As a company, Perfectly Polished got its start 37 years ago when Lassiter sought to meet a need in Athens. “I had a babysitting service, and I had college girls go into people’s homes,” she said. “And they came back and said, Debra, have you eaten dinner with some of them? Their table manners are just terrible, and they don’t look at you when they talk to you. And I thought, well, okay, I can complain, or I can do something.” After being trained and certified by the Protocol School of Washington, Lassiter and McLean bought the children’s division of the school, which has seen Perfectly Polished grow exponentially.
As Cohort 2 students were practicing their previous-acquired skills, members of Cohort 1, the MBA Class of 2022, continued their emotional intelligence training with a workshop focused on emotionally intelligent leadership in the workplace. For more information on Parker College’s MBA program, go to parker.georgiasouthern.edu/mba/grad-mba. To learn more about Perfectly Polished, Inc., visit perfectlypolished.com.
O’Rielly Kicks off FA’s Fall 2021 Guest Speaker Series
by Axel Grossmann, Ph.D., professor of finance, and Allissa Lee, Ph.D., associate professor of finance
The Finance Association kicked off its Fall 2021 Guest Speaker Series with an in-person speaker! On September 15, Nathan O’Rielly (FIN, 2015) visited campus for our first in-person speaker in more than 18 months. Nathan is vice president of sales for Your Home Sold Guaranteed Realty (YHSGR). During his tenure at Georgia Southern University, Nathan was active in campus activities serving as treasurer of the Finance Association and as a member of the Southern Investment Association (SIA).
Nathan began his presentation by describing his career since graduating in 2015. He started out at Deutsche Bank in Jacksonville, FL, then transitioned to Unified Examiners in Atlanta before joining YHSGR, a start-up company, in 2018. Although a risky choice at the time, Nathan stated that “it’s worked out well,” as, with his help, YHSGR has become one of the fastest growing real estate companies nationwide. Though he started out in bookkeeping, budgeting, and forecasting, Nathan now focuses mainly on firm growth through recruiting license holders and agents for YHSGR. He also discussed his involvement in the day-to-day operations and growth strategy of the company. Nathan stressed the importance of a unique selling proposition and making sure your company shows up at the top of Google searches to increase website traffic and name/brand recognition. He also discussed his personal investment in rental properties in the Atlanta area. Further, Nathan mentioned several books that he has found informative over the years. Finally, he noted that he subscribes to the idea that “you become who you spend time with.” So, it is important to spend time with people who model the behaviors, attitudes, and characteristics consistent with the behaviors, attitudes, and characteristics you want to have. To round out the evening’s event, Nathan answered various questions from students in attendance about real estate investment, home purchasing, and the economy as well as a few questions with a focus on careers and jobs for those starting out.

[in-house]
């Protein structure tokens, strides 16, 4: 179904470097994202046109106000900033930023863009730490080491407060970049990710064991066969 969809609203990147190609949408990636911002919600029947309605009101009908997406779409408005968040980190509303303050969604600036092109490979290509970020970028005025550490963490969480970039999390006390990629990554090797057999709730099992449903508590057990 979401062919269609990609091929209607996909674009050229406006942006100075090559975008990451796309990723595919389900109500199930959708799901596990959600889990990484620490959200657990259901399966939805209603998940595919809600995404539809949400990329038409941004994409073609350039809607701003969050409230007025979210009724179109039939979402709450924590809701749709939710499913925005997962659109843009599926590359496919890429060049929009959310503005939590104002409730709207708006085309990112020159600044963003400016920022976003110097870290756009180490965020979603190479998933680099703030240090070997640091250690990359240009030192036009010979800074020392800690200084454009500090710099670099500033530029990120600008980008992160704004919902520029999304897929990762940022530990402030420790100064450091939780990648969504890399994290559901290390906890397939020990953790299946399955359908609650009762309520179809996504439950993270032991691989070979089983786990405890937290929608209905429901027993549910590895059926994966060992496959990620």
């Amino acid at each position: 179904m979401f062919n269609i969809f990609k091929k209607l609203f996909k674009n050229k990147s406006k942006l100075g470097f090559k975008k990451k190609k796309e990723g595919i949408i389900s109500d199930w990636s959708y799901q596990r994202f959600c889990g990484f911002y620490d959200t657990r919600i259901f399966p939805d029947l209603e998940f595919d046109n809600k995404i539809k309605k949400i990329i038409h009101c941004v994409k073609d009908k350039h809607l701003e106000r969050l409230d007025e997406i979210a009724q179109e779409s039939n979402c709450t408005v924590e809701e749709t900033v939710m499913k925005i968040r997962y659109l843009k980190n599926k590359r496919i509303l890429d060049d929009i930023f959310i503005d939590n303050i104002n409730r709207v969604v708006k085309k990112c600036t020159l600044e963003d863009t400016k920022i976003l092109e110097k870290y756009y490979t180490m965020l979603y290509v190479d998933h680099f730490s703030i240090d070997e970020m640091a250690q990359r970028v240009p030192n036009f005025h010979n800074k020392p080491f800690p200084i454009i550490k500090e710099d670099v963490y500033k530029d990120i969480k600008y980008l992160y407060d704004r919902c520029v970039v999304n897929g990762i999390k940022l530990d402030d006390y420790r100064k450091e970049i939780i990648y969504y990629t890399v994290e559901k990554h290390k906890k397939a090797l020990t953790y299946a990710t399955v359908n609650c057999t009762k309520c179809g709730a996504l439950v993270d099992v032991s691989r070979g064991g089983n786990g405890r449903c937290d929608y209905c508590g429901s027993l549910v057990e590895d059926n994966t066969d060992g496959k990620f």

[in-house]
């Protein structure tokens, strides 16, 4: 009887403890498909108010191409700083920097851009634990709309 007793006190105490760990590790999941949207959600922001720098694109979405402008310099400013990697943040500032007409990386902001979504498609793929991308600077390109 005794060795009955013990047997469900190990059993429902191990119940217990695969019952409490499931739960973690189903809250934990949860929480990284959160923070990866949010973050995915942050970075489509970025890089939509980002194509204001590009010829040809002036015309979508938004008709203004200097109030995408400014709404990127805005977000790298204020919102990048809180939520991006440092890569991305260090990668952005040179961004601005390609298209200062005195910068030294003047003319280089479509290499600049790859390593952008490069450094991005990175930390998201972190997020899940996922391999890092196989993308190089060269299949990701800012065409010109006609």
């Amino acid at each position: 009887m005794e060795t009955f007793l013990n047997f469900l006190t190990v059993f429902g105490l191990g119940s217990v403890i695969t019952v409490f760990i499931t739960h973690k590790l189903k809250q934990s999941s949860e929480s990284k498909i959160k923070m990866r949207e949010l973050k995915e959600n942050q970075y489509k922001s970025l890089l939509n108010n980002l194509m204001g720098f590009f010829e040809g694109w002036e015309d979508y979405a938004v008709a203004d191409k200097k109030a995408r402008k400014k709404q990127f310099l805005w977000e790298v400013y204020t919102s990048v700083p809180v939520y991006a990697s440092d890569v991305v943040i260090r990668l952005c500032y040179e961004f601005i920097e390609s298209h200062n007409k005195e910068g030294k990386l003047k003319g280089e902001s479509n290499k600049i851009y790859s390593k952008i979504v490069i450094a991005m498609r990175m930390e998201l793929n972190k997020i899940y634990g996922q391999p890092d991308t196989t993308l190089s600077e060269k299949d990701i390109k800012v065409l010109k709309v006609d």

Your Home Sold Guaranteed Realty, a young brokerage firm based in the Atlanta metro area, is one of the nation’s fastest-growing real estate companies, operating in more than 19 different states. The company supports some of the top real estate agents in the country and reports gross revenues of more than $10 million. For more information on YHSGR, visit yhsguaranteedrealty.com.
Careers in Analytics: From Moneyball to Wall Street
by Janet Moss, Ph.D., principal lecturer of enterprise systems and analytics
Recently, the Parker College of Business Student Informs Chapter held its inaugural event. With support from the Enterprise Systems and Analytics Department, the Informs student chapter hosted guest speaker Jeffrey Camm, Sr., Ph.D., associate dean of business analytics at Wake Forest University. Camm is well respected in the business analytics field and was a 1996 Edelman Award Finalist. He has served as a consultant for numerous corporations including Procter & Gamble, Owens Corning, GE, Duke Energy, Tyco, Ace Hardware, Starbucks, Road Runner Sports, Brooks Running Shoes, and Kroger. Camm’s presentation focused on what business analytics is, what makes business analytics unique, trends and developments in the field, the job market, and potential career paths for students. The presentation was followed by a Q&A session in which Camm interacted with students.
More than 300 Parker College students attended the presentation titled, “Careers in Analytics: From Moneyball to Wall Street.” Dean Amason; Yoris Au, chair, Department of Enterprise Systems and Analytics; Janet Moss, Informs chapter faculty advisor; and many other Enterprise Systems and Analytics faculty members were present to support the Informs chapter and to answer questions about degrees and careers in business analytics and enterprise systems. After the presentation, students commented that they were amazed to see how analytics is used in many aspects of an organization.
“It makes a tremendous impression on students when they see how what they are studying is being applied in companies. We are very grateful to … Camm for showing students the impact analytics has had on many of the organizations he worked with and how the analytics career field continues to expand rapidly even during the pandemic. The attendance and interest shown by so many students exceeded our expectations,” noted Janet Moss.